Impaired Clearance of Toxic Protein May Underlie Alzheimer’s Disease
In Alzheimer's disease, a protein fragment called beta-amyloid accumulates at abnormally high levels in the brain. Now researchers, funded by the National Institutes of Health, have found that in the most common, late-onset form of Alzheimer's disease, beta-amyloid is produced in the brain at a normal rate but is not removed from the brain efficiently. In addition to improving the understanding of what pathways are most important in development of Alzheimer's pathology, these findings may one day lead to improved biomarker measures for early diagnosis as well as a new approach to treating this devastating disorder.
Many believe that accumulation of abnormal levels of beta-amyloid in the brain initiates a cascade of events leading to the death of brain cells and ultimately to dementia. In the rare, early-onset forms of Alzheimer's that are linked to genetic mutations there is a marked increase in beta-amyloid production. In the more common, late-onset form of Alzheimer's, the mechanisms leading to increased beta-amyloid levels are not well understood.
The study, published in Science, was led by senior author Randall Bateman, MD, an assistant professor of neurology at Washington University in St. Louis. Bateman and his colleagues previously reported an innovative procedure to measure beta-amyloid levels over time in cerebrospinal fluid (CSF), the fluid that bathes the brain. In the new study, the researchers used that procedure to measure beta-amyloid production and clearance rates in study volunteers with Alzheimer's disease and in age-matched volunteers free of the disease.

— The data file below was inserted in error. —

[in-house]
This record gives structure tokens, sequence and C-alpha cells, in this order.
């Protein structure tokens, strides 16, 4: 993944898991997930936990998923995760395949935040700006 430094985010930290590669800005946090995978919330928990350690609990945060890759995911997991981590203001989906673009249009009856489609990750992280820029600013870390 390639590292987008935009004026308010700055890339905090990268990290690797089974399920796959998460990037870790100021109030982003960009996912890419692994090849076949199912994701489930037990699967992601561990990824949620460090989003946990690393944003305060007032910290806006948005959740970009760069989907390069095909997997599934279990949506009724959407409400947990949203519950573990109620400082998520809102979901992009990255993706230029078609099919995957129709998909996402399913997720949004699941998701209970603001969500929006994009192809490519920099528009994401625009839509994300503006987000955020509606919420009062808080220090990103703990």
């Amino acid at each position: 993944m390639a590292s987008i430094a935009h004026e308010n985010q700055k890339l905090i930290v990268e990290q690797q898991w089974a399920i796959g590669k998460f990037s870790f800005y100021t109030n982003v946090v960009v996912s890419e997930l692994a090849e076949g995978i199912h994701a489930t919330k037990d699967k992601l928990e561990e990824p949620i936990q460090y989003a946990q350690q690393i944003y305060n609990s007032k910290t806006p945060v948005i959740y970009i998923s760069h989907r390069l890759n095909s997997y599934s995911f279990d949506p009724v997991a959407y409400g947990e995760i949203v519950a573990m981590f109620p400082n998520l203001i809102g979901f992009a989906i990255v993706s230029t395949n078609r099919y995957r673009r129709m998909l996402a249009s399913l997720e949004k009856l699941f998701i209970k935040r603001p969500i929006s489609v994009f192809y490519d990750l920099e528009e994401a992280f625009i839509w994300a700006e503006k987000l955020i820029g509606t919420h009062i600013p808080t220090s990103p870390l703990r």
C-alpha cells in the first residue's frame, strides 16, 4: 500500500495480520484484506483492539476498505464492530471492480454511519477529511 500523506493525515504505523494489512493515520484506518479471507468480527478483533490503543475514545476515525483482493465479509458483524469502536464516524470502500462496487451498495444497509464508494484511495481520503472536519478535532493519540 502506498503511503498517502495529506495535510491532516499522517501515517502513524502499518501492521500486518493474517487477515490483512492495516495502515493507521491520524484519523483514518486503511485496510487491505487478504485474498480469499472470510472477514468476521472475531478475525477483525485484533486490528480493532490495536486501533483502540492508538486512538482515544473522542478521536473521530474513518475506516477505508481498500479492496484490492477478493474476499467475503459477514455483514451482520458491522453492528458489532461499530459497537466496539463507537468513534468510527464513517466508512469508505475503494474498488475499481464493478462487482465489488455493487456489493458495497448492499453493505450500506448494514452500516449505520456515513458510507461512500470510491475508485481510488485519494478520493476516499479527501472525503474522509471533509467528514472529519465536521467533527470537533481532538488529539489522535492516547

"These findings may help point us toward better diagnostic tests and effective therapies. The next question is what is causing the decreased clearance rate," says Bateman.
Bateman and his colleagues measured beta-amyloid levels in the CSF of 12 patients with late-onset Alzheimer's and 12 cognitively normal individuals. The participants' average age was 74. Their CSF was sampled every hour for 36 hours, via a one-time lumbar puncture. Throughout the procedure, they were encouraged to stay in bed.
During the first nine hours, the participants received an IV drip containing leucine, a protein building block, which had been labeled with a non-radioactive isotope. By measuring the amount of labeled beta-amyloid by mass spectroscopy over time, the researchers were able to calculate how fast it was produced in the participants' brains and how fast it was cleared. The clearance of beta-amyloid was about 30% slower in individuals with Alzheimer's disease than in cognitively normal individuals. This is consistent with previous findings that beta-amyloid is decreased in the CSF of people with Alzheimer's and in those with mild cognitive impairment at high risk of developing the disease.
Bateman's procedure has enabled researchers to investigate the effects of new drugs aimed at tamping down beta-amyloid levels. The procedure also could be a starting point toward a shorter, simpler test that measures beta-amyloid clearance rates to detect Alzheimer's prior to the first symptoms.
— National Institutes of Health